NFL Owners Approve New Catch Rule for 2018 Season

Al Riveron NFL senior vice president of officiating reviews plays during a news conference announcing rules changes at the NFL owners meetings Monday in Orlando Fla

Al Riveron NFL senior vice president of officiating reviews plays during a news conference announcing rules changes at the NFL owners meetings Monday in Orlando Fla

The catch rule has always been a hotly-debated topic among players and fans, but after a 32-0 unanimous vote there should now be a bit more clarity on the subject. "The Officiating department does not have the authority to instruct the on-field game officials to assess a penalty against a player".

The infamous catch rule, king of many extended and uncertain replay reviews, is getting the facelift many have called for for years.

Once again, the National Football League has a new catch rule.

While the offender could be disqualified, owners did not call for an automatic ejection on such a play - at least not yet.

The league announced in January that, according to its preliminary injury data, concussions suffered by players increased by almost 16 percent last season over the 2016 season.

About the only thing we know for sure is the impetus for why the National Football League is making this happen: player safety and the ancillary elements that go with it from a financial standpoint, such as lawsuits and erosion of the game's popularity among youth (and their parents) concerned about suffering brain trauma.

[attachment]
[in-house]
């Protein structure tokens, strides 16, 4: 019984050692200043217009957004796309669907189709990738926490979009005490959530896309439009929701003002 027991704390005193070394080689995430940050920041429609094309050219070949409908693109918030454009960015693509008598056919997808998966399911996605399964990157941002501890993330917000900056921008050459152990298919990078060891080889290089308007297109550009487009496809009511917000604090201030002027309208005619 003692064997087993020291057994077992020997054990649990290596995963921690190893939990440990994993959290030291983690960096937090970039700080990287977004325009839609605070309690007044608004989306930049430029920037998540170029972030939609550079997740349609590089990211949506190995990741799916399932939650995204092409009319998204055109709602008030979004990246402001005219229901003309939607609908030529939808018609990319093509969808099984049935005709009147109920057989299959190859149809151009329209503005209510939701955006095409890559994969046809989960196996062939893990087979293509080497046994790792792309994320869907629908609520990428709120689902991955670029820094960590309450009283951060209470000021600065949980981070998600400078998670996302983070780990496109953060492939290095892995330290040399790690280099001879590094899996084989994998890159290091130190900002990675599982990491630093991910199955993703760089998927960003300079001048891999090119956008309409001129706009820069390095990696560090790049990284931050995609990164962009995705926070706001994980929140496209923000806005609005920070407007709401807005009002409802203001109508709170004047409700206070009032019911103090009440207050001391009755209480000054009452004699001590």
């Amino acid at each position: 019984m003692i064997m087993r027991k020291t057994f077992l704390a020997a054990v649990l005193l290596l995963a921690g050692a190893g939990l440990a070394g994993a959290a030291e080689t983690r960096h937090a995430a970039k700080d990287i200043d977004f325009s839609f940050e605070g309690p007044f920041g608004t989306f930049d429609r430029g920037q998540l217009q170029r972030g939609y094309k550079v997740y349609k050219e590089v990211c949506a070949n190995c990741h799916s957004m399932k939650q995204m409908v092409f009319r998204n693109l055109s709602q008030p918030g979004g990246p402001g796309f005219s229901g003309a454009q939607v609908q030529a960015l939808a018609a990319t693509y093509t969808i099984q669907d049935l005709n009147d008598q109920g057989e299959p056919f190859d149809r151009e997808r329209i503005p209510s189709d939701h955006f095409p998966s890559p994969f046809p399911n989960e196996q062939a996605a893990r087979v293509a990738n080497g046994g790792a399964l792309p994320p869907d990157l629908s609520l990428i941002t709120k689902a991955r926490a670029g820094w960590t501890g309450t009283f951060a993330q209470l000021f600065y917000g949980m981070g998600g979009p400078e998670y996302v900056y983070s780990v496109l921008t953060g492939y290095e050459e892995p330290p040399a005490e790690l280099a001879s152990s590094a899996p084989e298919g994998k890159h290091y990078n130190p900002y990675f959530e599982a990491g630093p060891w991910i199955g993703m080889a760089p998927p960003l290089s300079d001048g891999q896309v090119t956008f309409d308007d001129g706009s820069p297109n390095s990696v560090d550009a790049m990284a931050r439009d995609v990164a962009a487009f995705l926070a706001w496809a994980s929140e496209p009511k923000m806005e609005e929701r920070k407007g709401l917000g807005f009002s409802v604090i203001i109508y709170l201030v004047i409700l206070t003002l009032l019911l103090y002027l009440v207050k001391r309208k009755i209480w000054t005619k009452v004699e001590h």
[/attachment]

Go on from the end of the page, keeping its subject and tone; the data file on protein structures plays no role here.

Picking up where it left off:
"It was pretty clear to me that it was already in place when they ruled on the Zach Ertz catch for the touchdown and the Corey Clement catch for a touchdown", said Paolantonio.

According to Falcons president and CEO Rich McKay, who's the chairman of the competition committee, it will now be illegal for any defensive player to lower his head and initiate contact with his helmet.

Plus, there's more. Any player deemed to have committed this penalty could be ejected from the game. The Steelers have said that Shazier won't play in the 2018 season.

The committee examined plays back to the 1990s and early 2000s, including a pass to the Jets' Wayne Chrebet in which McKay said the film was "so grainy you could barely make it out".

"These guys need to keep their head and eyes up", McKay said of the offensive linemen. "I think the impetus was research. We needed to start over". It could be Ryan Shazier. Green Bay) and Jesse James (December 2017 vs.

National Football League owners also eased what had become an area of officiating controversy in defining a catch.

The new rule was proposed by the league's competition committee ruling input from current and former players, coaches and officials.

Overall concussions were up past year, too.Yet this measure came out of nowhere when compared to the typical chatter that surrounds significant rules changes in the NFL.

The rule banning the use of the helmet to initiate contact was instituted to protect players. "The helmet was created to be a protective device".

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